Ofsted celebrations at Carlton Infants & Juniors
Celebrations are under way at two Redhill Academy Trust schools after Ofsted delivered a glowing seal of approval.
Inspectors visited The Carlton Infant Academy and The Carlton Junior Academy at the end of April, asserting that both schools would maintain their ‘Good’ ratings. They added that if they were to perform a full inspection at Carlton Juniors it could achieve ‘Outstanding’.
They said that the motto at The Carlton Junior Academy, ‘We grow greatness’, sums up the ‘strong ambition’ shared by all leaders, staff and governors, adding: “Everyone works together to enable pupils to ‘achieve their personal best’. This applies to all pupils, regardless of their background or additional needs.”
During each two-day visit, inspectors visited lessons, looked at pupils’ work and spoke to a wide range of stakeholders including pupils, parents, teachers, leaders and governors.
At The Carlton Junior Academy, where pupils are aged 7 – 11, they told inspectors that ‘lessons are interesting and teachers are kind’, The report reads: “Pupils’ behaviour in lessons is impressive. They listen intently and apply what they know.” It adds: “Pupils take a lot of pride in their work. This shows in the quality of their work in a wide range of subjects. They are very well-equipped for the next stages in their learning.”
The breadth and depth of subject teaching was also praised, with inspectors saying that leaders had ‘designed an exceptional curriculum’ across all subjects and for all pupils, including those with special educational needs and/or disabilities. In maths, pupils are confident learners, says the report, and reading is a high priority across the school with pupils developing ‘quickly as fluent, confident readers’.
Pupils' broader development was also highlighted as being implemented 'very well'. This includes an offer of a wide range of clubs and activities, anti-bullying and online safety work, 'playground peacemaker' and 'young leader' roles. Effective and comprehensive safeguarding procedures were also highly praised.
Headteacher Sharon Wood said: “We are delighted with the judgement at The Carlton Junior Academy. I am so proud of all the children who truly deserve recognition for all the effort they put into their learning and their great achievements.”
“The whole team here, including the governors and families, go the extra mile each day to ensure every child grows their talents and achieves their personal best.”
At The Carlton Infant Academy, which teaches children from the age of 3, an inspection team also agreed that it remains a ‘Good’ school. They praised its ‘friendly’ and ‘inclusive’ culture, ‘calm, purposeful atmosphere’ and widespread parental recognition that ‘each individual child’s needs and achievements are recognised’.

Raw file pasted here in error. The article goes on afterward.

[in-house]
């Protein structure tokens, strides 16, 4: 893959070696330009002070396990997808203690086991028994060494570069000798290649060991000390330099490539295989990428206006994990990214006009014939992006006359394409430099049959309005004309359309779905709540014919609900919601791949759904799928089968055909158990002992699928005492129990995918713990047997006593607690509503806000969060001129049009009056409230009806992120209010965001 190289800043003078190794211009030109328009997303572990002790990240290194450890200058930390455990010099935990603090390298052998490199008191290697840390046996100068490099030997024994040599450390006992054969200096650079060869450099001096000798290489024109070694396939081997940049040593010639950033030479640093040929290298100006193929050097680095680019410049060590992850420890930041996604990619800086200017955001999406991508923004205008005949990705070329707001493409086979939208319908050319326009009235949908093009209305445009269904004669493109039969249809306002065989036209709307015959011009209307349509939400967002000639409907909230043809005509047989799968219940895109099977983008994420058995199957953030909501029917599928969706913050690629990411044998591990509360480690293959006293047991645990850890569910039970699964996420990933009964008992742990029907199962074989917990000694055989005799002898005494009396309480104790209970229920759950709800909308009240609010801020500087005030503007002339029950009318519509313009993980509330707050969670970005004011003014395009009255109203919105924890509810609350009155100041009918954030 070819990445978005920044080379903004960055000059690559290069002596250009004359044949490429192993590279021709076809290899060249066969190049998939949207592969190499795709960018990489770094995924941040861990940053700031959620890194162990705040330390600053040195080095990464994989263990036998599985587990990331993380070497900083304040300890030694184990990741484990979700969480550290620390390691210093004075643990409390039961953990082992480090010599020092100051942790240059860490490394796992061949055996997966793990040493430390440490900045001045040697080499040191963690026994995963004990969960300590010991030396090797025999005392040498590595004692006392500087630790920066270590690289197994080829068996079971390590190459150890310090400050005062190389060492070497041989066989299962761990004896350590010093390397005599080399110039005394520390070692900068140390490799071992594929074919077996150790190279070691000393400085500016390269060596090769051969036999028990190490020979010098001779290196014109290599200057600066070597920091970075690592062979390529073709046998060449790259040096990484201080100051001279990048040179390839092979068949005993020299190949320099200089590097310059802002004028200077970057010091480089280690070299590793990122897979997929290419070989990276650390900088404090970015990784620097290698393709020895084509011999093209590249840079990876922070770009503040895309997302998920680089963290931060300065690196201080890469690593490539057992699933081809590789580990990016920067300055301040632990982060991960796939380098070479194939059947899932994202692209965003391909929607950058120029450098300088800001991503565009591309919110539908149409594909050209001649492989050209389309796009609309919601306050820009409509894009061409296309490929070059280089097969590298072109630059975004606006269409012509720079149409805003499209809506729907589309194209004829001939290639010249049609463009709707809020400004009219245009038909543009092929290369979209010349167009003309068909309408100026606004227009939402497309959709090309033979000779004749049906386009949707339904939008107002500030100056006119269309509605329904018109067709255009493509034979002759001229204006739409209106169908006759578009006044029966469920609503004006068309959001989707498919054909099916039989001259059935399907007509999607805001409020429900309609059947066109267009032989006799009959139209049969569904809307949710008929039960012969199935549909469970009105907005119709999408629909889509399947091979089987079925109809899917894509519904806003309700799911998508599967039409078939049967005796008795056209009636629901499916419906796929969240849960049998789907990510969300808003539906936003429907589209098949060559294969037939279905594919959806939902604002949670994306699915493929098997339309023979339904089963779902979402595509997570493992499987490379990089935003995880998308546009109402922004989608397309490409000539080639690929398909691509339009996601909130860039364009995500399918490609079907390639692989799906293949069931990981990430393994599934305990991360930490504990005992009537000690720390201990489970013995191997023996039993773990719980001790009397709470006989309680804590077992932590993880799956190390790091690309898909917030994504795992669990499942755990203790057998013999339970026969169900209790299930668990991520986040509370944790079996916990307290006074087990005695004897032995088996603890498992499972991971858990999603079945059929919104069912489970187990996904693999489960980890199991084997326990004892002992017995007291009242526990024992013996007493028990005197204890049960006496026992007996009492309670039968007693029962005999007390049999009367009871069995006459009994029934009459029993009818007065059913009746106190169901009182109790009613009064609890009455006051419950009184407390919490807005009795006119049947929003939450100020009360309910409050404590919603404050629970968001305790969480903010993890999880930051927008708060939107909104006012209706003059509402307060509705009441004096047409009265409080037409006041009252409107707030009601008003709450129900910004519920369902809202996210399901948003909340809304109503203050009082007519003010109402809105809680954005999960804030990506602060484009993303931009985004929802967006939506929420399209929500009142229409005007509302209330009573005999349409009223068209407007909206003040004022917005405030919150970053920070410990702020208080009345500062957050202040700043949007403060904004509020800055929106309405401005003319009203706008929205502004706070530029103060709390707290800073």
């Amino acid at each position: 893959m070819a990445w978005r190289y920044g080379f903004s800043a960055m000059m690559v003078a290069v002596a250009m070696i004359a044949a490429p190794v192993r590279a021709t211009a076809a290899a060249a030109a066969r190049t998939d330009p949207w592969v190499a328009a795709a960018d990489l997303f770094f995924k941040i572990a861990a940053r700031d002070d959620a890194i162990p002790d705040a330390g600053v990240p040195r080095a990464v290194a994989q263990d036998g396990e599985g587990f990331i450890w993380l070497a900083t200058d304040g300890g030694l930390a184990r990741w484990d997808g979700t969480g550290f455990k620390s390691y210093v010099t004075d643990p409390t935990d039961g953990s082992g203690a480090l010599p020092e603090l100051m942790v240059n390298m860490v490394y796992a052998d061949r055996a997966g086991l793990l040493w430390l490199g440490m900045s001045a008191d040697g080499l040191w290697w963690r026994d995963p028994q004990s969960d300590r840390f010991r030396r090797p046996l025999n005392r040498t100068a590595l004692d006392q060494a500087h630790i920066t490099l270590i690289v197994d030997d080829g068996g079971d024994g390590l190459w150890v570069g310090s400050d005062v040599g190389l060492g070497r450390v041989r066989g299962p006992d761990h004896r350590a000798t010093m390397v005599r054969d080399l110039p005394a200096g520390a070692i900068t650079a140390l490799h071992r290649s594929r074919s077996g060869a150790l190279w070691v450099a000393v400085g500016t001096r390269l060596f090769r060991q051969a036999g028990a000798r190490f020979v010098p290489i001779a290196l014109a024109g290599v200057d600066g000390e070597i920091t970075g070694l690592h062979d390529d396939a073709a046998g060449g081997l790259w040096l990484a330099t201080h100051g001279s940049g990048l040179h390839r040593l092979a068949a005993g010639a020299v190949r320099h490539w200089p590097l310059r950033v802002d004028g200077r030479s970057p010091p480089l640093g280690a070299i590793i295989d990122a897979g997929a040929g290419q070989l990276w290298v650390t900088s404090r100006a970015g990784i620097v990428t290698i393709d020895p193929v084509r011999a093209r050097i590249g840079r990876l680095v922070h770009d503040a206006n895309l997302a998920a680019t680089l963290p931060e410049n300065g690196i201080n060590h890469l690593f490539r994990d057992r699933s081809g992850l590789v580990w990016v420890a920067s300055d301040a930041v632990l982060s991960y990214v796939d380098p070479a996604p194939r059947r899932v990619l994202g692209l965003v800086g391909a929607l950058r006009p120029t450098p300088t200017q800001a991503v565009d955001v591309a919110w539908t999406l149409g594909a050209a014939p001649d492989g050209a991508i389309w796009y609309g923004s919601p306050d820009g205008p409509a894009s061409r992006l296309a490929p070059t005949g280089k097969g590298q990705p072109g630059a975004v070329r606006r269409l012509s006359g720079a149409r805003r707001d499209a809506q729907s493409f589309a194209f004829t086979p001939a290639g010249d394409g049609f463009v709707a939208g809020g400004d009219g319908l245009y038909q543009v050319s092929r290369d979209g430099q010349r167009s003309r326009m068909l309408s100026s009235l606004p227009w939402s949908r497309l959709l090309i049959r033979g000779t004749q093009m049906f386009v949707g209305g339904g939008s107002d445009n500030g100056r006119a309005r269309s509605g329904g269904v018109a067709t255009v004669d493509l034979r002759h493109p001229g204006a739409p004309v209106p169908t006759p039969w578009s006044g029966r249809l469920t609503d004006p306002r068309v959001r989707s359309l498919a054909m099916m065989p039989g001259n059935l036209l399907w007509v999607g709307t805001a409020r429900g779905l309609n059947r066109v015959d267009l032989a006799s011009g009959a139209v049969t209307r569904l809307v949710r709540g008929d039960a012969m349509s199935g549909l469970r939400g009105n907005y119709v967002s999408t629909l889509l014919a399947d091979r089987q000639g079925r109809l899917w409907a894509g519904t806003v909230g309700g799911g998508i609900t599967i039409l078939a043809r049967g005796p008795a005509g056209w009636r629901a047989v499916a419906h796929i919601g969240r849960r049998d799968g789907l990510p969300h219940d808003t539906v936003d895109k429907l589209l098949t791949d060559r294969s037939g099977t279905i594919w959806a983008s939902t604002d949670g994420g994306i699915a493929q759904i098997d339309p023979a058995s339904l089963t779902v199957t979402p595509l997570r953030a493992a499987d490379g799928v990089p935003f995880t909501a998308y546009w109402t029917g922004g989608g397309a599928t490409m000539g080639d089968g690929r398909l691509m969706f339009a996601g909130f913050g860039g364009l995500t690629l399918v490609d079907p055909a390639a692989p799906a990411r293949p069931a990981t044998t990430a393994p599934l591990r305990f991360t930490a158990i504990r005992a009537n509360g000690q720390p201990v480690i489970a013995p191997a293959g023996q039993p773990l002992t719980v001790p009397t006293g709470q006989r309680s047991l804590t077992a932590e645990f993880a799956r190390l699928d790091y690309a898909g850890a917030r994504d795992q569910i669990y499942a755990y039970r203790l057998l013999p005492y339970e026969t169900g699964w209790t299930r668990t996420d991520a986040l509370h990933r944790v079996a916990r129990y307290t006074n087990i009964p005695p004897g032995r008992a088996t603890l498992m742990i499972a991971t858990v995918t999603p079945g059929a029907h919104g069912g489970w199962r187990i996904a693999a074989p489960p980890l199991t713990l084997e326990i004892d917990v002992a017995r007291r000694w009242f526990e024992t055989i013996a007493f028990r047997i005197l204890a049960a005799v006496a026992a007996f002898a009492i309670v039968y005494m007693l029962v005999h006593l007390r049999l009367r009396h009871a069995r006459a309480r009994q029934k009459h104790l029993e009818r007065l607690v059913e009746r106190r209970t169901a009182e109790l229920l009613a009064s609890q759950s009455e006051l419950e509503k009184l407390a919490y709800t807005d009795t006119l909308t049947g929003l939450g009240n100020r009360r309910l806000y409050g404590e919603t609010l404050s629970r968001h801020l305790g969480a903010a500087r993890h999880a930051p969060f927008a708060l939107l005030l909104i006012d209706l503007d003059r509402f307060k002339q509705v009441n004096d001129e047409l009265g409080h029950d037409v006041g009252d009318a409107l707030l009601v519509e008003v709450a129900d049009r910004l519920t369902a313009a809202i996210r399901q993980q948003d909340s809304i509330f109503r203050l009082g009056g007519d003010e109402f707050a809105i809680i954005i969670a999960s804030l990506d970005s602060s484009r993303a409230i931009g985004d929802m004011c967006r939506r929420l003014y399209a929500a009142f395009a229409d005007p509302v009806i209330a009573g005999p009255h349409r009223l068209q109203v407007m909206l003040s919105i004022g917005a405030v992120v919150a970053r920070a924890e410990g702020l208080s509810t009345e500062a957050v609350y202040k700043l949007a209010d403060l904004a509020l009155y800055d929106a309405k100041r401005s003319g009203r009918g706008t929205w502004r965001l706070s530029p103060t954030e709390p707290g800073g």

During their visit, inspectors saw staff working closely with parents with the aim of helping pupils to feel ‘happy, safe and ready to move on to the next stage of their lives’. The report continues: “There are high expectations of pupils. They enjoy learning in a caring, safe environment.”
“Pupils are proud of the school’s four values, which encourage them to ‘be reflective, resourceful, resilient and work in reciprocity’. These values are at the heart of the school’s curriculum. They support pupils to manage their behaviour and develop their strength of character,” inspectors said.
They also observed that pupils behaved well and felt safe, and that if they were worried, they could talk to adults, adding that safeguarding was effective and leaders ‘vigilant’ in prioritising the safeguarding of children in their care.
In terms of the curriculum, inspectors said leaders ensured this was ‘ambitious’, with pupils developing knowledge and skills across a range of subjects. They also noted the skill of teachers and subject leaders who have a ‘thorough understanding of the subjects they lead’ and work closely with colleagues at the junior school.
Reading was another area of strength, with recognition that knowledge and skills start in the early years (nursery) setting. “Leaders promote the pleasure and importance of reading,” said inspectors. “The teaching of phonics is effective. Pupils become increasingly confident, fluent readers.”
The team also saw that those pupils with special educational needs and/or disabilities were ‘well-supported by skilled adults.’
Children’s broader education was highly regarded too. “Pupils can take part in a variety of experiences which enrich their learning and develop their cultural capital,” the report reads. Experiences listed include learning about potential careers and to be aspirational, holding roles of responsibility and taking part in a range of sporting activities, arts and crafts and board games – all of which help to develop collaboration and leadership skills.
Anna Scrivens, Acting Head of School, said she was ‘thrilled’ that the Infant school remains ‘Good’:
“Our passion for inclusion and delivering an enriching experience for all our learners is clear to see. Our children display the core values of resilience, resourcefulness, reflectiveness and know how to work in reciprocity to gain the best outcomes. Our behaviour is impeccable because our pupils demonstrate respect for the whole school community.”
Julie Wardle, Director of Primary Education at Redhill Academy Trust, said she was ‘delighted’ with both outcomes: “These schools have gone from strength to strength with the support of the Trust, since joining in 2017.”
“I am particularly pleased that there was enough evidence of improved performance at Carlton Juniors to suggest that the school could be judged 'outstanding' if inspectors were to carry out a full inspection now.”
“This, and the result at Carlton Infants, is the result of continued hard work, dedication and collaboration across the whole school community.”